There won't be a "big lift board" - no names posted alongside outlandish numbers in the bench press, squat or whatever. There will be piped in tunes, but probably not Metallica. And for additional purposes of improved perception, there will be assistant coaches wearing CU shirts with collars. No muscle T's with cut out sleeves, please.
Oh, and Forman won't slip you a business card identifying him as Director of Speed, Strength and Conditioning. Rather, it will read Director of Sports Performance.
Why the changes? Let Forman explain:
"The change to sports performance, while it might seem like semantics, I think it better reflects the all-encompassing aspects of performance and what we're trying to do. We're more than just running around and lifting heavy weights. There are the aspects of recovery, there's crossover with what the athletic training staff does - and not just in a rehab setting but in reconditioning, where maybe you're out of rehab but not quite full-go, there's a whole spectrum of function there . . .
"I just think that title, that new term, really is a broader term and encompasses all that we're trying to do. I want to have the most comprehensive sports performance department in the country. That's what I envision. How we're going to do that, I'm working on it."
Don't think for a second that the essential components of off-season football conditioning or fundamental weight room work will be deemphasized. To the contrary, Forman said, "We will power clean, for example, but not like you see guys in the Olympics power clean - that's not our job. Our job is to win the battle across from you, move the big guys out of the way and let the fast guys run past the other guys. That's football. But hopefully we can create a better athlete in the weight room - bigger, faster, stronger and more durable, and that's our goal."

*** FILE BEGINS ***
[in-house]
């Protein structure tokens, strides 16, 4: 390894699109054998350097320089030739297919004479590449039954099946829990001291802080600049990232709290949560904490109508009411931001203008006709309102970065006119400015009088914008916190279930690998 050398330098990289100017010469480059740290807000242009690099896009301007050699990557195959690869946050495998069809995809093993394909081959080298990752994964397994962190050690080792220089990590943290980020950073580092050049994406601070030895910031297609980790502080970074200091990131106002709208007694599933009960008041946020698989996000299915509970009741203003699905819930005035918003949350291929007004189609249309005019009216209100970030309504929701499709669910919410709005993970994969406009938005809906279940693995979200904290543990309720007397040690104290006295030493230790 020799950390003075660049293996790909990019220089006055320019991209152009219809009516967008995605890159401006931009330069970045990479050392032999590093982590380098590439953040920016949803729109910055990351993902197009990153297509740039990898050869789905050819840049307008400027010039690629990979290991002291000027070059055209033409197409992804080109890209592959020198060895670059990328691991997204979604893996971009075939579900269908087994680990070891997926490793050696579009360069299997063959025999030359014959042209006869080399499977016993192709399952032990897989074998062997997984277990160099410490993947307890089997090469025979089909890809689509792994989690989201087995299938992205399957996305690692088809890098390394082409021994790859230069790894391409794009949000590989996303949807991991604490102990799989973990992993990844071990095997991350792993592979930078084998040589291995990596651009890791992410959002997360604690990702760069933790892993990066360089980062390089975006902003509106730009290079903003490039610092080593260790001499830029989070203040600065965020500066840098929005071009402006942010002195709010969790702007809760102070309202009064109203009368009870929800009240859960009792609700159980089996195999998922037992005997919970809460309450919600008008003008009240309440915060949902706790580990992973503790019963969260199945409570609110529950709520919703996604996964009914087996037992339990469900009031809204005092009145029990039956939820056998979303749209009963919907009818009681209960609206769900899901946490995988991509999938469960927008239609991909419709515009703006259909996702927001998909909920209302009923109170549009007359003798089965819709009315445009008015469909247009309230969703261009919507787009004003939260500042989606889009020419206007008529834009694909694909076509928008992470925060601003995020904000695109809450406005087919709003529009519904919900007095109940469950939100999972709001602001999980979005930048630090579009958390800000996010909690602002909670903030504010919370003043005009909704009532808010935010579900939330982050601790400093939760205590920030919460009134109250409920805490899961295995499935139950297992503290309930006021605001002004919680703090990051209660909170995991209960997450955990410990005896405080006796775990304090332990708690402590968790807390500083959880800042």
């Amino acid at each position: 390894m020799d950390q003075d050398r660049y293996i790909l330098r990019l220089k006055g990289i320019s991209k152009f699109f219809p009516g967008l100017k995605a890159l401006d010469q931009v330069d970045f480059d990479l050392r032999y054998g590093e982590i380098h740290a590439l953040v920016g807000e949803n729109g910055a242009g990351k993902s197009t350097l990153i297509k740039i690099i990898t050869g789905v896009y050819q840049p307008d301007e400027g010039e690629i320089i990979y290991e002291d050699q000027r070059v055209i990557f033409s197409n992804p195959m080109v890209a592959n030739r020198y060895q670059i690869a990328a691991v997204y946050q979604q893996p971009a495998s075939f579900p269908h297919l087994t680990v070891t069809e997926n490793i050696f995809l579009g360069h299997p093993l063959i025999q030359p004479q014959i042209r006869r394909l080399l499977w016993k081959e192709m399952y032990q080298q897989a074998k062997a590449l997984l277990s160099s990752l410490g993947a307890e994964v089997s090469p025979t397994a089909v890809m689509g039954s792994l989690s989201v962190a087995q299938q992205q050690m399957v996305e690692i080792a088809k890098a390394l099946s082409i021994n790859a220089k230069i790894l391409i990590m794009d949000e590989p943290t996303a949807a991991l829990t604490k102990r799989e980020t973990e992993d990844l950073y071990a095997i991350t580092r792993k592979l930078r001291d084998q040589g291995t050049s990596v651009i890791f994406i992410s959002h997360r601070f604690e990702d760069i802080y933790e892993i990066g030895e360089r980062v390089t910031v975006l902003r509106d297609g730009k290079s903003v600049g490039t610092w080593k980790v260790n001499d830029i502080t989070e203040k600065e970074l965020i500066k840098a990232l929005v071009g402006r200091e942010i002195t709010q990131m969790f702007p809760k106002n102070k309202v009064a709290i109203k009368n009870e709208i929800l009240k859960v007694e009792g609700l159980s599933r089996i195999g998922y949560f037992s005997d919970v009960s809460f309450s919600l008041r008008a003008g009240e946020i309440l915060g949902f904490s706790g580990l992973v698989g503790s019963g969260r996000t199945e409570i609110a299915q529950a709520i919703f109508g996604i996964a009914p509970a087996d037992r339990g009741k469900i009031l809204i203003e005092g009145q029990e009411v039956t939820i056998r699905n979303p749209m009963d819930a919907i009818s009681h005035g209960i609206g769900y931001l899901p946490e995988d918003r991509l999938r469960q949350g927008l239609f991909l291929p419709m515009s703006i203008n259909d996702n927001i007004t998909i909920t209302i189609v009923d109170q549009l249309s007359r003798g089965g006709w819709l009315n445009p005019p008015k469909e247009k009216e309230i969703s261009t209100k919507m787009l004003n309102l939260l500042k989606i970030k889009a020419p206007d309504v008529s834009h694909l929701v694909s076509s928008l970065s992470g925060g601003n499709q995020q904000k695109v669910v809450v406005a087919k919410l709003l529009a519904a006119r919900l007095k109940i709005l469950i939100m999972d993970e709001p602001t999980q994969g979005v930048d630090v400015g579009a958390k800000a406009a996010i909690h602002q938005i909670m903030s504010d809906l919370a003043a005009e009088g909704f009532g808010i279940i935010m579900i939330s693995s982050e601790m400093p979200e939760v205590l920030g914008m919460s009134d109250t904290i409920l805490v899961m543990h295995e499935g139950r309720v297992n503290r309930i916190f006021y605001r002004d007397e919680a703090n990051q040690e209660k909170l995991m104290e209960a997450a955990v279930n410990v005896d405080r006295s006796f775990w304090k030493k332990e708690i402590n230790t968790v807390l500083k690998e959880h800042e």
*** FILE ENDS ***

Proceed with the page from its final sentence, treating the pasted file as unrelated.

Pay very close attention to "more durable."
The department's name change also allows Forman more overall responsibility, which he has never shunned. Each CU sport retains its own strength/conditioning coach, but each reports to Forman, who noted, "I didn't want to rock the boat in that way. But overall, at the end of the day, the buck stops with me."